by Ruth M. Green
RUF Lehigh Summer Conference 2004
A. Taken from Deborah Tannen’s You Just Don’t Understand
B. May be unique to Americans
C. Difficulties of generalizations
1. They make people nervous
2. Stereotypes capture similarities but obscure differences
a. Danger of ignoring differences in conversational style is greater than the danger in naming them
b. Exceptions often prove the rule: “masculine women” or “effeminate men”
D. Gender differences are a good thing!
1. Origin can be seen at a very early age
2. Goal is not to get men to talk like women or vice versa; goal is to give you more strategies at your disposal
3. Not a sensitivity training seminar; not an assertiveness training seminar
4. Usefulness in marriage of understanding gender communication – maximum intimacy is better than maximum frustration
A. My interest in this topic springs from trying to understand Ephesians 5.
1. Ephesians 5:33 Husbands, love your wives as yourself. Wives, respect your husbands.
2. Why are those particular distinctions emphasized?
The supposition of this seminar, supported by Tannen’s research and my personal observation and experience, is that there is a difference in communication style and objective between the genders – the understanding of which can aid our effective partnership in the kingdom. This difference in style is a reflection of fundamentally different approaches to the world.
C. Men approach the world…
as an individual in a hierarchical social order in which he is either one-up or one-down. Conversations are negotiations in which people try to achieve and maintain the upper hand if they can, and protect themselves from others’ attempts to put them down and push them around. Life is a struggle to preserve independence and avoid failure.
D. Women approach the world…
as an individual in a network of connections. Conversations are negotiations for closeness in which people try to seek and give confirmation and support, and to reach consensus. Life is a community, a struggle to preserve intimacy and avoid isolation.
[If intimacy says, “We’re close and the same,” and independence says, “We’re separate and different”, it’s easy to see the asymmetry potential in male/female relationships.]
III. Areas of conversational differences (not in any special order)
A. Decision making
1. Women expect decisions to be discussed first and made by consensus. They appreciate the discussion itself as evidence of involvement and communication.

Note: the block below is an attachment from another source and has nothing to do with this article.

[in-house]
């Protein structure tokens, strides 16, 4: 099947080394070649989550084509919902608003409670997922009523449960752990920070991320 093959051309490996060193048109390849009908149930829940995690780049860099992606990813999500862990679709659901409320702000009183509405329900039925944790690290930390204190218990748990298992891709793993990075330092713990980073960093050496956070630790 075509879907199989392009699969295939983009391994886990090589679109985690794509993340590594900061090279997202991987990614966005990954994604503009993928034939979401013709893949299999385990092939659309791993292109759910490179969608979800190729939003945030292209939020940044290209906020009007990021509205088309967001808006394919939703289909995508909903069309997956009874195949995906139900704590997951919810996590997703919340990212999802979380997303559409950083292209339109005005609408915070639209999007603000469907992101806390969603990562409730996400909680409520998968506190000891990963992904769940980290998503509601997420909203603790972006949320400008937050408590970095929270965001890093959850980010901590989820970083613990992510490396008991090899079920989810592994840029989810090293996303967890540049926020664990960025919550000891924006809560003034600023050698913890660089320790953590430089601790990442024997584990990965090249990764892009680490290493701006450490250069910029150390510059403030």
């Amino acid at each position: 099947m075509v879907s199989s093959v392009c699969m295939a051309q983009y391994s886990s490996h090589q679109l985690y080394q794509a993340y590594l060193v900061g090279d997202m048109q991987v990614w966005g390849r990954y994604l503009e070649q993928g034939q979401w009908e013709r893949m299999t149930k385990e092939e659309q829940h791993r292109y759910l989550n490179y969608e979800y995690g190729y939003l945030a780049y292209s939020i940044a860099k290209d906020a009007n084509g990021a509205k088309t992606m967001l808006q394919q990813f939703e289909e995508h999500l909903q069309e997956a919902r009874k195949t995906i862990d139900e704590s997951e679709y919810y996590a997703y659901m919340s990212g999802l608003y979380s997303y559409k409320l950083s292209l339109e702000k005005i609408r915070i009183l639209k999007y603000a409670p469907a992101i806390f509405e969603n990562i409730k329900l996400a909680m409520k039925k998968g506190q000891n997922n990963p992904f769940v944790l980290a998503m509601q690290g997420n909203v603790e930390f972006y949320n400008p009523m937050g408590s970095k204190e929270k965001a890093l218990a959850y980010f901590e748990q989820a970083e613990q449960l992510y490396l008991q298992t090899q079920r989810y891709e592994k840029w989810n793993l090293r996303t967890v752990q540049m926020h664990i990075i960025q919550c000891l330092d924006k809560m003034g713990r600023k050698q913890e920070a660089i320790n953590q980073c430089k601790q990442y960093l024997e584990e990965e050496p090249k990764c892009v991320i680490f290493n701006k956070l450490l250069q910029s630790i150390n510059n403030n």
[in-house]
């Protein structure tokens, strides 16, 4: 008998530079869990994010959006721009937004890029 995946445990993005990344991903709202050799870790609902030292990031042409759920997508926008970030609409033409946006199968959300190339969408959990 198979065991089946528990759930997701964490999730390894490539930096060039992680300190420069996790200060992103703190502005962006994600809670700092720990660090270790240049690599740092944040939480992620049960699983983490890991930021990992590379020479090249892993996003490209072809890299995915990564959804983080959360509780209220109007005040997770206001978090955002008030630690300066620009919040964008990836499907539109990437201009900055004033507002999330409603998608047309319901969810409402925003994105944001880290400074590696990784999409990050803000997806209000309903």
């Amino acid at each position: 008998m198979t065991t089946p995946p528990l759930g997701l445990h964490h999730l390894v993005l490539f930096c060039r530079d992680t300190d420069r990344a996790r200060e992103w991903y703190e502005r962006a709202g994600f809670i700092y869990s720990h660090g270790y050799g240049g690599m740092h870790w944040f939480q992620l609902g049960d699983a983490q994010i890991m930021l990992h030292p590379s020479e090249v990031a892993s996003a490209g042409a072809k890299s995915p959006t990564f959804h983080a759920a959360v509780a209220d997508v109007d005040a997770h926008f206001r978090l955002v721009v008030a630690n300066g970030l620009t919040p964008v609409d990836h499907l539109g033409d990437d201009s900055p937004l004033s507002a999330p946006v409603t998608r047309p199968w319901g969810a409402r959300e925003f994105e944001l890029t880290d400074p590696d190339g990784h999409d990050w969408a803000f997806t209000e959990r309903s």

2. Men often feel oppressed by lengthy discussion and hemmed in. When women attempt to initiate a freewheeling discussion by asking, “What do you think?” men often think they are being asked to decide.
B. Expressions of sympathy or offers of help.
1. Can be interpreted symmetrically: evidence of fellow feeling among equals
2. Can be interpreted asymmetrically: offered by someone one-up to someone one-down
1. Women inclined to do what is asked of them; men inclined to resist being told what to do.
2. Women inclined to repeat a request that doesn’t get a response because she is convinced that her husband would do what she asks, if he only understood that she really wants him to do it.
3. A man who wants to avoid the feeling that he is following orders may instinctively wait in order to imagine that he is doing it of his own free will.
D. Expressions of trouble
1. Women are often frustrated because men do not respond to their troubles by offering matching troubles.
2. Men are often frustrated because women do. He feels she is trying to take something away from him by denying the uniqueness of his experience.
3. Each are further hurt by the other’s frustration.
a. Women resent mens’ tendency to offer solutions to problems. Women appreciate help in fixing mechanical equipment, but few appreciate help in fixing emotional troubles.
b. Men complain about women’s refusal to take action to solve the problems.
4. Women seek connection and intimacy; men seek status and independence.
5. Men think women are wallowing, wanting to talk about troubles forever, when men want to either find a solution or laugh it off.
6. For women, telling about a problem is a bid for an expression of understanding or similar complaint.
Trouble talk is intended to reinforce rapport by sending a meta-message “We’re the same; you’re not alone.” Women are frustrated when they not only don’t get this reinforcement, but quite the opposite feel distanced by advice. The meta-message seems to be “We’re not the same. You have problems; I have solutions.” [example: “The kids have been awful today.”]
7. In male to male trouble talk, each one talks about his own troubles and dismisses the other’s as insignificant.
The meta-message: “You shouldn’t feel bad because your problems aren’t so bad.” Women would feel personally attacked by that.
E. Quantity of talk
1. Who talks more, men or women?